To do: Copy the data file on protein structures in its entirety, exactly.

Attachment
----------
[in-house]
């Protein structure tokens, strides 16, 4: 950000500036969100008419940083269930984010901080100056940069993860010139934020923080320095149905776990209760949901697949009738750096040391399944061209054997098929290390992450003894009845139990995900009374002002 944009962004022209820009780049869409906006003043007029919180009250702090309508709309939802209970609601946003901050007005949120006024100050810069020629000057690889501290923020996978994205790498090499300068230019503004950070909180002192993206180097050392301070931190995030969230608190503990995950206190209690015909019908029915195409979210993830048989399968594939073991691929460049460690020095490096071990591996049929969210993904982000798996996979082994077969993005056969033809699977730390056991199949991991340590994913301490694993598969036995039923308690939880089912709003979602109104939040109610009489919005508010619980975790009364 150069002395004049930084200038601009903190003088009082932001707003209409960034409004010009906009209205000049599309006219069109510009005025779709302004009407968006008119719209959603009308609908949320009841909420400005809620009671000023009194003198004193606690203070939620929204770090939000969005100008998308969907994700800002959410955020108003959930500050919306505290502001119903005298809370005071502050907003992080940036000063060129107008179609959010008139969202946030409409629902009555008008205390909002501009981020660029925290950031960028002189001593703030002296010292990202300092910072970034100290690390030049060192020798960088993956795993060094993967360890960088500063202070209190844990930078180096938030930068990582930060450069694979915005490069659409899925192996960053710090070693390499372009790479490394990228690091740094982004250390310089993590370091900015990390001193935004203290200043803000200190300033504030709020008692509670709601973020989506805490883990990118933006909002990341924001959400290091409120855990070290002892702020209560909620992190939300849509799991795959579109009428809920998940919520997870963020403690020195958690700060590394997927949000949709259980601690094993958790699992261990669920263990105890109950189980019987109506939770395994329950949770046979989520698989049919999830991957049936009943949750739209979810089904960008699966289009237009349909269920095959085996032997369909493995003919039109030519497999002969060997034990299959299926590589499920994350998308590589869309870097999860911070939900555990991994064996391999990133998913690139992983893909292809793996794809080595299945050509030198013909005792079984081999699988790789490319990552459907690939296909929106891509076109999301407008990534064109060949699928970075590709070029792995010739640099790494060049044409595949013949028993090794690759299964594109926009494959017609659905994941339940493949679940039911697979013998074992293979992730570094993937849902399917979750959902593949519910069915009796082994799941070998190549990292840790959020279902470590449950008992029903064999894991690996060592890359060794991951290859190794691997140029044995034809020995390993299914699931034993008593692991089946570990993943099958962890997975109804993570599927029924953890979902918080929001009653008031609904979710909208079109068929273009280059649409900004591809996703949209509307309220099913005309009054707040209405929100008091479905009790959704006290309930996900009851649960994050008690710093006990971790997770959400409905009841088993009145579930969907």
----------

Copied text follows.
[in-house]
């Protein structure tokens, strides 16, 4: 950000500036969100008419940083269930984010901080100056940069993860010139934020923080320095149905776990209760949901697949009738750096040391399944061209054997098929290390992450003894009845139990995900009374002002 944009962004022209820009780049869409906006003043007029919180009250702090309508709309939802209970609601946003901050007005949120006024100050810069020629000057690889501290923020996978994205790498090499300068230019503004950070909180002192993206180097050392301070931190995030969230608190503990995950206190209690015909019908029915195409979210993830048989399968594939073991691929460049460690020095490096071990591996049929969210993904982000798996996979082994077969993005056969033809699977730390056991199949991991340590994913301490694993598969036995039923308690939880089912709003979602109104939040109610009489919005508010619980975790009364 150069002395004049930084200038601009903190003088009082932001707003209409960034409004010009906009209205000049599309006219069109510009005025779709302004009407968006008119719209959603009308609908949320009841909420400005809620009671000023009194003198004193606690203070939620929204770090939000969005100008998308969907994700800002959410955020108003959930500050919306505290502001119903005298809370005071502050907003992080940036000063060129107008179609959010008139969202946030409409629902009555008008205390909002501009981020660029925290950031960028002189001593703030002296010292990202300092910072970034100290690390030049060192020798960088993956795993060094993967360890960088500063202070209190844990930078180096938030930068990582930060450069694979915005490069659409899925192996960053710090070693390499372009790479490394990228690091740094982004250390310089993590370091900015990390001193935004203290200043803000200190300033504030709020008692509670709601973020989506805490883990990118933006909002990341924001959400290091409120855990070290002892702020209560909620992190939300849509799991795959579109009428809920998940919520997870963020403690020195958690700060590394997927949000949709259980601690094993958790699992261990669920263990105890109950189980019987109506939770395994329950949770046979989520698989049919999830991957049936009943949750739209979810089904960008699966289009237009349909269920095959085996032997369909493995003919039109030519497999002969060997034990299959299926590589499920994350998308590589869309870097999860911070939900555990991994064996391999990133998913690139992983893909292809793996794809080595299945050509030198013909005792079984081999699988790789490319990552459907690939296909929106891509076109999301407008990534064109060949699928970075590709070029792995010739640099790494060049044409595949013949028993090794690759299964594109926009494959017609659905994941339940493949679940039911697979013998074992293979992730570094993937849902399917979750959902593949519910069915009796082994799941070998190549990292840790959020279902470590449950008992029903064999894991690996060592890359060794991951290859190794691997140029044995034809020995390993299914699931034993008593692991089946570990993943099958962890997975109804993570599927029924953890979902918080929001009653008031609904979710909208079109068929273009280059649409900004591809996703949209509307309220099913005309009054707040209405929100008091479905009790959704006290309930996900009851649960994050008690710093006990971790997770959400409905009841088993009145579930969907």